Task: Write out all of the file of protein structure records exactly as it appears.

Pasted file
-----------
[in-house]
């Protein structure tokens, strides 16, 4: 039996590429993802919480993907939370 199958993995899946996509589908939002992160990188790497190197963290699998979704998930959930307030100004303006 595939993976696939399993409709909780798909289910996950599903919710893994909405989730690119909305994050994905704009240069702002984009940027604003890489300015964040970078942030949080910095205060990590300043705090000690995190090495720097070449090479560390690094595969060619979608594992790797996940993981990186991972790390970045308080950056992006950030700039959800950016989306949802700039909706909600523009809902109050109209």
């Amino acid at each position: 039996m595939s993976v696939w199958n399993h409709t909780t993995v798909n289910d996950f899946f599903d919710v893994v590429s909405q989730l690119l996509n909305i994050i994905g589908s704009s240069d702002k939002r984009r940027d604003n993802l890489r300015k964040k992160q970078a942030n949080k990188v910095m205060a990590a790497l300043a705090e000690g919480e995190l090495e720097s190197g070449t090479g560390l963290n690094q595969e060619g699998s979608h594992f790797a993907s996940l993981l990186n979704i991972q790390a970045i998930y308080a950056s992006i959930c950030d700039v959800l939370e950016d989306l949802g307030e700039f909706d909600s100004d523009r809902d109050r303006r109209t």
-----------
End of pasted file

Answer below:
[in-house]
């Protein structure tokens, strides 16, 4: 039996590429993802919480993907939370 199958993995899946996509589908939002992160990188790497190197963290699998979704998930959930307030100004303006 595939993976696939399993409709909780798909289910996950599903919710893994909405989730690119909305994050994905704009240069702002984009940027604003890489300015964040970078942030949080910095205060990590300043705090000690995190090495720097070449090479560390690094595969060619979608594992790797996940993981990186991972790390970045308080950056992006950030700039959800950016989306949802700039909706909600523009809902109050109209």
């Amino acid at each position: 039996m595939s993976v696939w199958n399993h409709t909780t993995v798909n289910d996950f899946f599903d919710v893994v590429s909405q989730l690119l996509n909305i994050i994905g589908s704009s240069d702002k939002r984009r940027d604003n993802l890489r300015k964040k992160q970078a942030n949080k990188v910095m205060a990590a790497l300043a705090e000690g919480e995190l090495e720097s190197g070449t090479g560390l963290n690094q595969e060619g699998s979608h594992f790797a993907s996940l993981l990186n979704i991972q790390a970045i998930y308080a950056s992006i959930c950030d700039v959800l939370e950016d989306l949802g307030e700039f909706d909600s100004d523009r809902d109050r303006r109209t």